United States District Court, E.D. Virginia, Alexandria Division
C. CACHERIS UNITED STATES DISTRICT COURT JUDGE
matter is before the Court on Defendant Sheltercare
Program's ("Sheltercare") Motion to Dismiss
[Dkt. 16], Defendants Governor Terrence Richard McAuliffe
("McAuliffe") and the Commonwealth of
Virginia's ("Commonwealth") Motion to Dismiss
[Dkt. 25]. Defendant Eighteenth District Court Service
Unit's ("Eighteenth District") Motion to
Dismiss [Dkt. 37], and Defendant Elaine Buchavich's
("Buchavich") Motion to Dismiss [Dkt. 51].
Collectively, the Court will refer to these Defendants as
"Defendants" and the motions they have filed as
"Defendants' Motions to Dismiss." For the
following reasons, the Court grants Defendants' Motions
to Dismiss and dismisses Plaintiff's Second Amended
Complaint [Dkt. 8] as against Defendants with prejudice.
motion to dismiss stage, the Court must read the complaint as
a whole, construe the complaint in a light most favorable to
the plaintiff, and accept the facts alleged in the complaint
as true. Ashcroft v. Iqbal, 556 U.S. 662, 678
(2009). The facts below are taken from Plaintiff's Second
Amended Complaint and the public record, and are accepted as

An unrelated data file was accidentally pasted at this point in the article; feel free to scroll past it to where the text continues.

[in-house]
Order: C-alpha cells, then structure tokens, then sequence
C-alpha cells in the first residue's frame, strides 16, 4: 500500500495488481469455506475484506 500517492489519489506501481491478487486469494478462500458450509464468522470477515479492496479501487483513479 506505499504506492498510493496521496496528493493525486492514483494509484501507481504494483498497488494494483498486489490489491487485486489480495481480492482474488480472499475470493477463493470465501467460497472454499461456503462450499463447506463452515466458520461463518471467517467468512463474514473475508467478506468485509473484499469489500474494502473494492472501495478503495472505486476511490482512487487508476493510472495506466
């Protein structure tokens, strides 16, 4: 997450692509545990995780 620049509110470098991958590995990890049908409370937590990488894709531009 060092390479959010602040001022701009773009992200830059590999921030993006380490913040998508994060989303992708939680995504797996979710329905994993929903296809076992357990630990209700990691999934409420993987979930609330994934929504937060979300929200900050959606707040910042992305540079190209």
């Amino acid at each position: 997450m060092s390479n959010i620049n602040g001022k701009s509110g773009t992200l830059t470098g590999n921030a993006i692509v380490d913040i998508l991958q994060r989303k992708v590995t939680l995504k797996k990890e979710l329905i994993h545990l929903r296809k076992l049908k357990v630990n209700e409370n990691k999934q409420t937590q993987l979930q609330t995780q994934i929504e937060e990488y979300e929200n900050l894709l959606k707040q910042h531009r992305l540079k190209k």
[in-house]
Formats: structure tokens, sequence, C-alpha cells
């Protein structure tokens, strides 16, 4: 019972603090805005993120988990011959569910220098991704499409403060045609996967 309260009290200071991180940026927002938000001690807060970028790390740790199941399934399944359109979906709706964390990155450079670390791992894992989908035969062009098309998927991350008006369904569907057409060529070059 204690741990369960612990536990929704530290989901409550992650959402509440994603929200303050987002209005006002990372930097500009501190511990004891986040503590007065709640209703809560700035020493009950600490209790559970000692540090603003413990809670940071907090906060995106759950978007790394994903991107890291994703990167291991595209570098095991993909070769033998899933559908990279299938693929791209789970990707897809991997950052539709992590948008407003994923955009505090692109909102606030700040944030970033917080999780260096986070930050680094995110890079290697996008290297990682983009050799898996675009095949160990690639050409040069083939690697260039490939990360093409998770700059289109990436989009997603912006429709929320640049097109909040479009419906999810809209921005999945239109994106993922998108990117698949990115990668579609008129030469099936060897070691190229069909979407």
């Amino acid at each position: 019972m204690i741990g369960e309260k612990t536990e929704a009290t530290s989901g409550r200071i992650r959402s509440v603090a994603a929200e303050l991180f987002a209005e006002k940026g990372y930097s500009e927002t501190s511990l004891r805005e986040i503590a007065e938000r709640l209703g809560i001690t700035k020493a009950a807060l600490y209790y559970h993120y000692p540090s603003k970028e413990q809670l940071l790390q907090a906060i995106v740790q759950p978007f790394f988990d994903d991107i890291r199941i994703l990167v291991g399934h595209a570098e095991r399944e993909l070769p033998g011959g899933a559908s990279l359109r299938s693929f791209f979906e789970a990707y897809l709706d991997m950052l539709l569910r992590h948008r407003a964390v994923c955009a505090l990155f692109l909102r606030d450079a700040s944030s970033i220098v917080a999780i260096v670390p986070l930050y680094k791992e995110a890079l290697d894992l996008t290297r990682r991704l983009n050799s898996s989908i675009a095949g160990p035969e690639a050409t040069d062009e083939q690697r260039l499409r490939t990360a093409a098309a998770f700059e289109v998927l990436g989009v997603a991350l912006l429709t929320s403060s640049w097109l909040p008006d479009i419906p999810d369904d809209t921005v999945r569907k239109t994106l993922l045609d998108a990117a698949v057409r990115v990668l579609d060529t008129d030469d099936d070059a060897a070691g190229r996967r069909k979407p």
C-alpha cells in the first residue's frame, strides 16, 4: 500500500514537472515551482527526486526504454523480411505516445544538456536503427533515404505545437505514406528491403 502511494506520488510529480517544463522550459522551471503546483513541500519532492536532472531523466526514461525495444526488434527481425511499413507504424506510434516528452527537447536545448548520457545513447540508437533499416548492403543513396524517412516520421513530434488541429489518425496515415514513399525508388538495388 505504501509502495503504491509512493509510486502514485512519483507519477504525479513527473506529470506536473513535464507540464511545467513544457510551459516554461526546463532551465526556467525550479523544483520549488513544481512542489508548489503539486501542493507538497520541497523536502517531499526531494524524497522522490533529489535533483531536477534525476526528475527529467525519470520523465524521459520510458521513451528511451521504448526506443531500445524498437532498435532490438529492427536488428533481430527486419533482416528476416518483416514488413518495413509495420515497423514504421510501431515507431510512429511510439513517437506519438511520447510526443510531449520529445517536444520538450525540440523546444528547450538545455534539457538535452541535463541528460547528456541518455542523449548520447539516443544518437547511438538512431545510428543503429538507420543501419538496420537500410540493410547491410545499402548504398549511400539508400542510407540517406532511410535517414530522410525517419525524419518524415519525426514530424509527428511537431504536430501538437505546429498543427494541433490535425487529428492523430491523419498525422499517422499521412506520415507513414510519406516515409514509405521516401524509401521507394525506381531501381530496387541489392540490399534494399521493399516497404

true only for purposes of these motions.
1987, Plaintiff Anthony James Crews ("Crews" or
"Plaintiff") was arrested and accused of drug
possession. (Sec. Am. Compl. [Dkt. 12] at 6.) Because
Plaintiff was 12 years old at the time, he was taken to a
juvenile detention center. (Id.) Plaintiff alleges
that he spent weeks there without receiving an attorney or
being served any court papers. (Id.) When he was
released, Plaintiff was taken to Defendant Sheltercare in
Alexandria, Virginia. (Id.) Plaintiff stayed at
Sheltercare for several months. (Id.)
several months, Plaintiff was taken by his probation officer,
Elaine Buchavich, and another, unidentified lady to
Winchester Virginia to visit a school called Timber Ridge.
(Id.) Plaintiff claims he was told he was going
there to see if would like it. (Id.) During a tour
of the school, Plaintiff was provided with lunch in the
school's dining hall. (Id.) While he was eating
lunch, Buchavich left. Plaintiff claims that he "was
left at the school for 2 years." (Id.)
claims that he was never advised of his rights in connection
with his juvenile offense and his stay at Timber Ridge, and
that he was denied any opportunity to see a judge or other
official to plead his case. (Id.) Plaintiff claims
that while he was at Timber Ridge, his "teeth were
intentionally broken by the dentist." (Id. at
7.) Fillings were then put in place "to cover the
damage." (Id.) Plaintiff claims that he
received "little to no services" from Timber Ridge
in the way of education, was denied a basic education, and
that he was set back in school by 2 years during his time at
Timber Ridge. (Id.) Plaintiff also claims that
Timber Ridge deprived him of money he had earned while
working in the dining hall. (Id. at 6-7.)
Plaintiff claims that at the end of his time at Timber Ridge,
he "was not returned to [his] family and as a result
mistreated, starved, and used for illegal activity that lead
to a juvenile conviction as an adult in the State of